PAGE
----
The printing of these indicia by lithography, gravure, flexographic or other conventional printing process requires the production of a large number of plates or other data producing media in order that a complete lottery may be printed. This incurs high cost and undue delay. The use of computer printers, for example in the form of electro-mechanical dot matrix printers and laser printers, offers a solution to this problem because a complete lottery, winners and losers alike, can be programmed into the computer memory, and the complete lottery can then be printed without interruption. The problem that arises from the use of computer printers is that they often cause depressions in or embossing of the surface of the substrate, so that the indicia applied by these means may be readily seen after the subsequent application of a varnish and a conventional opaque, abrasion-removable mask, thus nullifying the funciton of the mask.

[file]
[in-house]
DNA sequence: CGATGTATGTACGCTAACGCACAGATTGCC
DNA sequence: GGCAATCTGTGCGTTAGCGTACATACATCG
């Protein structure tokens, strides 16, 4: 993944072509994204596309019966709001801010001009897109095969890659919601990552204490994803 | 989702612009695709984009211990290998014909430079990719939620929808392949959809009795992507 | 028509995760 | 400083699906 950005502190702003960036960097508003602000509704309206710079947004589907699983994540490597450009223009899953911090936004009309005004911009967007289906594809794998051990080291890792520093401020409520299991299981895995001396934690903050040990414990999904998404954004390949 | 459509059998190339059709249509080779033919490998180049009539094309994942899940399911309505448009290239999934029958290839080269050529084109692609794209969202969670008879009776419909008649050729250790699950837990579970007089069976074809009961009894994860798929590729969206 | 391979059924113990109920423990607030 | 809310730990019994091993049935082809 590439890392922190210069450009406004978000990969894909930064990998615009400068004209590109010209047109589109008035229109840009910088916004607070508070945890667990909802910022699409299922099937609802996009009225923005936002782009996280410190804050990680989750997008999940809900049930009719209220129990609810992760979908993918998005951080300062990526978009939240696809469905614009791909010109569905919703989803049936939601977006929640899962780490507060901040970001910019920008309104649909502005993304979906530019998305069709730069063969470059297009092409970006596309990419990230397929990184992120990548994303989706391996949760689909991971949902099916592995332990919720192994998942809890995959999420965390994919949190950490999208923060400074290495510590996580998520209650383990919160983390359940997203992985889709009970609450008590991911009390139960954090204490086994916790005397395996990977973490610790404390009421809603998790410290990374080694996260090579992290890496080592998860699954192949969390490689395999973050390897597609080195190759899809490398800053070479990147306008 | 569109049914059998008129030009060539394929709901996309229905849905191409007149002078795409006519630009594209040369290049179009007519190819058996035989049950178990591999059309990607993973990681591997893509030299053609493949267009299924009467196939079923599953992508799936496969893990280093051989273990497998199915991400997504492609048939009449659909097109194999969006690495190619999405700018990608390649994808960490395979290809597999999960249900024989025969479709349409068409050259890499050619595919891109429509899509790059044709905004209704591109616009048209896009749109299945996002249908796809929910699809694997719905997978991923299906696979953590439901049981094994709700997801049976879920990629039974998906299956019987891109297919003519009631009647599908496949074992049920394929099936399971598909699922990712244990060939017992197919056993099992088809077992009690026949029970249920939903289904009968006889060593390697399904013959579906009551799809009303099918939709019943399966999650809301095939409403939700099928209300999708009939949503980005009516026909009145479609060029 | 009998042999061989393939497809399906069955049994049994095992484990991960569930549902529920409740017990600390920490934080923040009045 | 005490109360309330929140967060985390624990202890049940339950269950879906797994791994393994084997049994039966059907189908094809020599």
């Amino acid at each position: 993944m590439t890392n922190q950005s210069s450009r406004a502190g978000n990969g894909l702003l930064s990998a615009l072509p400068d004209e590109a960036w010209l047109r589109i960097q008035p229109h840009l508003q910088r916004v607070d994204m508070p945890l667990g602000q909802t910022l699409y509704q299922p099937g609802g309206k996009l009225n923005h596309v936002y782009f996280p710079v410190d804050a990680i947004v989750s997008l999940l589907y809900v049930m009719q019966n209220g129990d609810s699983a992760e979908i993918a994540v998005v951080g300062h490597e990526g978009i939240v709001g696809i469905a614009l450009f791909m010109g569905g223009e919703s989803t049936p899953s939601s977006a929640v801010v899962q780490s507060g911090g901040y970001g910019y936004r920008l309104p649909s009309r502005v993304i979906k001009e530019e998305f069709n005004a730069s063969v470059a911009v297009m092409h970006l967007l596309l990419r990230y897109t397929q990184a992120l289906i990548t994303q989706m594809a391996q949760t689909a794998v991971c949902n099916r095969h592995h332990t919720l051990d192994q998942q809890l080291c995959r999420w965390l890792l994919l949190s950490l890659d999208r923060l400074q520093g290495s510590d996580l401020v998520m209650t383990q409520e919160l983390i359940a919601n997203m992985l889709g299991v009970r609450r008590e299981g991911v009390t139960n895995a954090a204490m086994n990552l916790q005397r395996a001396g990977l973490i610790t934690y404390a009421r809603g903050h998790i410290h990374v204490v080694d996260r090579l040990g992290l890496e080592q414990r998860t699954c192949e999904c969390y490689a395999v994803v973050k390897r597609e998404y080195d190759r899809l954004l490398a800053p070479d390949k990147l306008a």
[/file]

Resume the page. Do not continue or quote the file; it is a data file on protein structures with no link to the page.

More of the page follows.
According to the present invention there is provided a composition for forming an abrasion-removable mask on a substrate, the composition including a texture modifying amount of microspheres.
The invention further provides a substrate having an abrasion-removable mask thereon, the mask including a texture-modifying amount of microspheres.
The incorporation of microspheres, which can be fine beads or hollow spheres of glass, ceramic or a polymeric material, or mixtures thereof, into compositions for forming abrasion-removable masks has enabled depressions or embossing of the surface of the printed substrates to be obscured so that disruptions of the surface of the substrate cannot be seen by the naked eye. This can be achieved with compositions of various types, for example those based on plastisols, pigmented polymer solutions, or pigmented aqueous emulsions.